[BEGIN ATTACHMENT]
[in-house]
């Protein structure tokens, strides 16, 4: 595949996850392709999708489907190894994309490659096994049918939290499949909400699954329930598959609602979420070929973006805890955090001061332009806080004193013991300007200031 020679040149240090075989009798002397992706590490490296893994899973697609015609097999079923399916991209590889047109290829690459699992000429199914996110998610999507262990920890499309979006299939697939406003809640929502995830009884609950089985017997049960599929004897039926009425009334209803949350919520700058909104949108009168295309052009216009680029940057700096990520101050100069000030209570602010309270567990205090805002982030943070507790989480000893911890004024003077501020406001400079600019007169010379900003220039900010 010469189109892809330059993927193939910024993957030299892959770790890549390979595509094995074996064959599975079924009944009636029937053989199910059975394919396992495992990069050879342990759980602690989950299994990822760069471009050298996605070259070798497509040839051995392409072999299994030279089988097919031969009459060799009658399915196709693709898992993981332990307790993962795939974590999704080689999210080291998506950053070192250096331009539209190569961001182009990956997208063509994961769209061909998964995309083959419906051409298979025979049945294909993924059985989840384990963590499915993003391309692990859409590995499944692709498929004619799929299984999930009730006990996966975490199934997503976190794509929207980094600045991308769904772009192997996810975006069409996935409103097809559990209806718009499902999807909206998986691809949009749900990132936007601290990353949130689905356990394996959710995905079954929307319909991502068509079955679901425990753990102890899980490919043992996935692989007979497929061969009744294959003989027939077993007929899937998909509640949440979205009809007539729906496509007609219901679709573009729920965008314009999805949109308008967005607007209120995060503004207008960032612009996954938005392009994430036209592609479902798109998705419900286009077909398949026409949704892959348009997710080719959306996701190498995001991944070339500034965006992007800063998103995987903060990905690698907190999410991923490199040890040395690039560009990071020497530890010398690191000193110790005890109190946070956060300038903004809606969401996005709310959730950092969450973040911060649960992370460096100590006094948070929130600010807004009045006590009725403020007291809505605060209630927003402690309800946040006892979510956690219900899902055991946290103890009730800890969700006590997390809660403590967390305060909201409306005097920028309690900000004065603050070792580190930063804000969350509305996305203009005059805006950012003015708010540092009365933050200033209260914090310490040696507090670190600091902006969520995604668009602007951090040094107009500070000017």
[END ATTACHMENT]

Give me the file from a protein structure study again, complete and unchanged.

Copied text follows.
[in-house]
């Protein structure tokens, strides 16, 4: 595949996850392709999708489907190894994309490659096994049918939290499949909400699954329930598959609602979420070929973006805890955090001061332009806080004193013991300007200031 020679040149240090075989009798002397992706590490490296893994899973697609015609097999079923399916991209590889047109290829690459699992000429199914996110998610999507262990920890499309979006299939697939406003809640929502995830009884609950089985017997049960599929004897039926009425009334209803949350919520700058909104949108009168295309052009216009680029940057700096990520101050100069000030209570602010309270567990205090805002982030943070507790989480000893911890004024003077501020406001400079600019007169010379900003220039900010 010469189109892809330059993927193939910024993957030299892959770790890549390979595509094995074996064959599975079924009944009636029937053989199910059975394919396992495992990069050879342990759980602690989950299994990822760069471009050298996605070259070798497509040839051995392409072999299994030279089988097919031969009459060799009658399915196709693709898992993981332990307790993962795939974590999704080689999210080291998506950053070192250096331009539209190569961001182009990956997208063509994961769209061909998964995309083959419906051409298979025979049945294909993924059985989840384990963590499915993003391309692990859409590995499944692709498929004619799929299984999930009730006990996966975490199934997503976190794509929207980094600045991308769904772009192997996810975006069409996935409103097809559990209806718009499902999807909206998986691809949009749900990132936007601290990353949130689905356990394996959710995905079954929307319909991502068509079955679901425990753990102890899980490919043992996935692989007979497929061969009744294959003989027939077993007929899937998909509640949440979205009809007539729906496509007609219901679709573009729920965008314009999805949109308008967005607007209120995060503004207008960032612009996954938005392009994430036209592609479902798109998705419900286009077909398949026409949704892959348009997710080719959306996701190498995001991944070339500034965006992007800063998103995987903060990905690698907190999410991923490199040890040395690039560009990071020497530890010398690191000193110790005890109190946070956060300038903004809606969401996005709310959730950092969450973040911060649960992370460096100590006094948070929130600010807004009045006590009725403020007291809505605060209630927003402690309800946040006892979510956690219900899902055991946290103890009730800890969700006590997390809660403590967390305060909201409306005097920028309690900000004065603050070792580190930063804000969350509305996305203009005059805006950012003015708010540092009365933050200033209260914090310490040696507090670190600091902006969520995604668009602007951090040094107009500070000017």